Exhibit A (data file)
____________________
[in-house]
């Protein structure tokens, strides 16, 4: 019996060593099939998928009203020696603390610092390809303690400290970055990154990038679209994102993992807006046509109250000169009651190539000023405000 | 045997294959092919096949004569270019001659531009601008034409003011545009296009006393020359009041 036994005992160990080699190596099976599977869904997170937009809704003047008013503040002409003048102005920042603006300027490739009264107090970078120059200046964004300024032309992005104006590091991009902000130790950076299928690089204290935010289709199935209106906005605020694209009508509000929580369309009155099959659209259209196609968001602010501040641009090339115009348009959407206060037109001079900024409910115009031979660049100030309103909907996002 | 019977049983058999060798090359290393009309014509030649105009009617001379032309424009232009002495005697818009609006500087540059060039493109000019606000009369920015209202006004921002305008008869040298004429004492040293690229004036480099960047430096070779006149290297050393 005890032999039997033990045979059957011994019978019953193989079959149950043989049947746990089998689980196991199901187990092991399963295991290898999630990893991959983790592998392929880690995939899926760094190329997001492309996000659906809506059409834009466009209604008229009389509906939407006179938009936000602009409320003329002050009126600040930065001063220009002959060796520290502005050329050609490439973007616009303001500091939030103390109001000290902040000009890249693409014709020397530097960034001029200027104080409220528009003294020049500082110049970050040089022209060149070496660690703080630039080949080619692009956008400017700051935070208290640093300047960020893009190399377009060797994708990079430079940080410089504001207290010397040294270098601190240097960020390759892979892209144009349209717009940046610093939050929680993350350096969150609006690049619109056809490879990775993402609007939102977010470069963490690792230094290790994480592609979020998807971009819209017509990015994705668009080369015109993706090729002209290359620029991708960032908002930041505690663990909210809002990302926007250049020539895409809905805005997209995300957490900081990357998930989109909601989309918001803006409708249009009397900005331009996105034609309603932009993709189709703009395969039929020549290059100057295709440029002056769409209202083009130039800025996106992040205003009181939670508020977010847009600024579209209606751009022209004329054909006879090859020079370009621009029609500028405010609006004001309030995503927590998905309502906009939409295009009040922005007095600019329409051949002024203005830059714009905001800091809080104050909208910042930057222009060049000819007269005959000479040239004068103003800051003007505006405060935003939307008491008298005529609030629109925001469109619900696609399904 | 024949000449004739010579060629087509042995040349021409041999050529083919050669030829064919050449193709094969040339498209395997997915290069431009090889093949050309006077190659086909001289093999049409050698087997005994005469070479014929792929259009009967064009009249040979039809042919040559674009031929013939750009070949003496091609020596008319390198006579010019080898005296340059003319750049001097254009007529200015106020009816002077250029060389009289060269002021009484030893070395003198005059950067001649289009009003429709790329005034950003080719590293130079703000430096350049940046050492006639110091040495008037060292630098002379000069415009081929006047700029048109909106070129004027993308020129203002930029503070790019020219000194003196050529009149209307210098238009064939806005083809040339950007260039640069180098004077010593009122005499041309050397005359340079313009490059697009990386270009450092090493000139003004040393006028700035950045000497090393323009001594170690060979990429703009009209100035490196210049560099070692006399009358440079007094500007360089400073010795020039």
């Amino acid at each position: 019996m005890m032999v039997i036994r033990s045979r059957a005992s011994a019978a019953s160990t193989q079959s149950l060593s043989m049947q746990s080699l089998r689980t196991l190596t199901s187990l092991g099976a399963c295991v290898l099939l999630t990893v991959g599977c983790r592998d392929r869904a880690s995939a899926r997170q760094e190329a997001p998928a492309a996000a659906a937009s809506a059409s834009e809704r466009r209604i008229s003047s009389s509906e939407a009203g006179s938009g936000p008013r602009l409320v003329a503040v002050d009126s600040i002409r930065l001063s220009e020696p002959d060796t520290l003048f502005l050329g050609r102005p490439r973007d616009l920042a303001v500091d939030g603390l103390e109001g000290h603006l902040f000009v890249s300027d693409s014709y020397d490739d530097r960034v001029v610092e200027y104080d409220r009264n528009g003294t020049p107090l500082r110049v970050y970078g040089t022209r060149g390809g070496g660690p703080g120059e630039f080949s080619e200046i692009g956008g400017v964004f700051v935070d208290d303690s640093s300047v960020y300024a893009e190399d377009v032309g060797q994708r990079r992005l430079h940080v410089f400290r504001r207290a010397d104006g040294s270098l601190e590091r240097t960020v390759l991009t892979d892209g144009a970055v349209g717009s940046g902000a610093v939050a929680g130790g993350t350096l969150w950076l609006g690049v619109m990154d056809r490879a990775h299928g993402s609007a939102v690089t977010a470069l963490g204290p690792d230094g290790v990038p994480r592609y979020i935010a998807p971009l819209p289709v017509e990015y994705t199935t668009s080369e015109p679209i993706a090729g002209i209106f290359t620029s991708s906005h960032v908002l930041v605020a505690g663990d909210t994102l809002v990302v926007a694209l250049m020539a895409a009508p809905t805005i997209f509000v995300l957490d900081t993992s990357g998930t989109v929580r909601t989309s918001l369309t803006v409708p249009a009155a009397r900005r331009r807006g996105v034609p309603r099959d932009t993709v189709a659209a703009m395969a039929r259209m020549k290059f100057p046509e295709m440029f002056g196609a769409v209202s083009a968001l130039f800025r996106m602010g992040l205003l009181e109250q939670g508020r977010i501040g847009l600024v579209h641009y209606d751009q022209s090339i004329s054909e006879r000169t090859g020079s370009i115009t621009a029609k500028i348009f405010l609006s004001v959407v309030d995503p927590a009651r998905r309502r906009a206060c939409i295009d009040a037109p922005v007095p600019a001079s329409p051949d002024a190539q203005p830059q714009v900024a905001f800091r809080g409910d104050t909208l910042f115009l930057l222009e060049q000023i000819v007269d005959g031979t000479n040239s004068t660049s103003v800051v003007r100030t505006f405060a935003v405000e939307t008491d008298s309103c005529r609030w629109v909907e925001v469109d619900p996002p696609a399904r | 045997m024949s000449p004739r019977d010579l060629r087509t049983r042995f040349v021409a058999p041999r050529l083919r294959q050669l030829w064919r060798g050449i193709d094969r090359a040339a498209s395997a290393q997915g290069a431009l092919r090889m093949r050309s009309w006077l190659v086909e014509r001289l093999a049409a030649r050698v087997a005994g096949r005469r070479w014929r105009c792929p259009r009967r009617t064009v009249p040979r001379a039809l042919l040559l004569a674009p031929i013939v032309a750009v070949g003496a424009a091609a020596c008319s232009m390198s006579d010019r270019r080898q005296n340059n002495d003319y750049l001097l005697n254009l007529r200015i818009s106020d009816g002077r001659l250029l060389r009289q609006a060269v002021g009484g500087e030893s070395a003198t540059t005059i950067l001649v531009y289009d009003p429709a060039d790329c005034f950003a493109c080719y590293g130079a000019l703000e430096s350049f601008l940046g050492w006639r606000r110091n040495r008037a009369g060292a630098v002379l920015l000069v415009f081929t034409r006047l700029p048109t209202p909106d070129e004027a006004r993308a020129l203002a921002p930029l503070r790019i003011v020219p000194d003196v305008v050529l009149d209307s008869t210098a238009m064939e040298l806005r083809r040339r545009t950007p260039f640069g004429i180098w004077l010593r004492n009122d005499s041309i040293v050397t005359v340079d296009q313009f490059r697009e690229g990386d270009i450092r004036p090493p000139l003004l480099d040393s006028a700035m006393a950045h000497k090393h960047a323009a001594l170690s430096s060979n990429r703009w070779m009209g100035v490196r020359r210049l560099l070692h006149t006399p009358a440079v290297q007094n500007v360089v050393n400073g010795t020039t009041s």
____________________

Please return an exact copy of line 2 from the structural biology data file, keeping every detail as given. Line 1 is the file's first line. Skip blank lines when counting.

């Protein structure tokens, strides 16, 4: 019996060593099939998928009203020696603390610092390809303690400290970055990154990038679209994102993992807006046509109250000169009651190539000023405000 | 045997294959092919096949004569270019001659531009601008034409003011545009296009006393020359009041 036994005992160990080699190596099976599977869904997170937009809704003047008013503040002409003048102005920042603006300027490739009264107090970078120059200046964004300024032309992005104006590091991009902000130790950076299928690089204290935010289709199935209106906005605020694209009508509000929580369309009155099959659209259209196609968001602010501040641009090339115009348009959407206060037109001079900024409910115009031979660049100030309103909907996002 | 019977049983058999060798090359290393009309014509030649105009009617001379032309424009232009002495005697818009609006500087540059060039493109000019606000009369920015209202006004921002305008008869040298004429004492040293690229004036480099960047430096070779006149290297050393 005890032999039997033990045979059957011994019978019953193989079959149950043989049947746990089998689980196991199901187990092991399963295991290898999630990893991959983790592998392929880690995939899926760094190329997001492309996000659906809506059409834009466009209604008229009389509906939407006179938009936000602009409320003329002050009126600040930065001063220009002959060796520290502005050329050609490439973007616009303001500091939030103390109001000290902040000009890249693409014709020397530097960034001029200027104080409220528009003294020049500082110049970050040089022209060149070496660690703080630039080949080619692009956008400017700051935070208290640093300047960020893009190399377009060797994708990079430079940080410089504001207290010397040294270098601190240097960020390759892979892209144009349209717009940046610093939050929680993350350096969150609006690049619109056809490879990775993402609007939102977010470069963490690792230094290790994480592609979020998807971009819209017509990015994705668009080369015109993706090729002209290359620029991708960032908002930041505690663990909210809002990302926007250049020539895409809905805005997209995300957490900081990357998930989109909601989309918001803006409708249009009397900005331009996105034609309603932009993709189709703009395969039929020549290059100057295709440029002056769409209202083009130039800025996106992040205003009181939670508020977010847009600024579209209606751009022209004329054909006879090859020079370009621009029609500028405010609006004001309030995503927590998905309502906009939409295009009040922005007095600019329409051949002024203005830059714009905001800091809080104050909208910042930057222009060049000819007269005959000479040239004068103003800051003007505006405060935003939307008491008298005529609030629109925001469109619900696609399904 | 024949000449004739010579060629087509042995040349021409041999050529083919050669030829064919050449193709094969040339498209395997997915290069431009090889093949050309006077190659086909001289093999049409050698087997005994005469070479014929792929259009009967064009009249040979039809042919040559674009031929013939750009070949003496091609020596008319390198006579010019080898005296340059003319750049001097254009007529200015106020009816002077250029060389009289060269002021009484030893070395003198005059950067001649289009009003429709790329005034950003080719590293130079703000430096350049940046050492006639110091040495008037060292630098002379000069415009081929006047700029048109909106070129004027993308020129203002930029503070790019020219000194003196050529009149209307210098238009064939806005083809040339950007260039640069180098004077010593009122005499041309050397005359340079313009490059697009990386270009450092090493000139003004040393006028700035950045000497090393323009001594170690060979990429703009009209100035490196210049560099070692006399009358440079007094500007360089400073010795020039």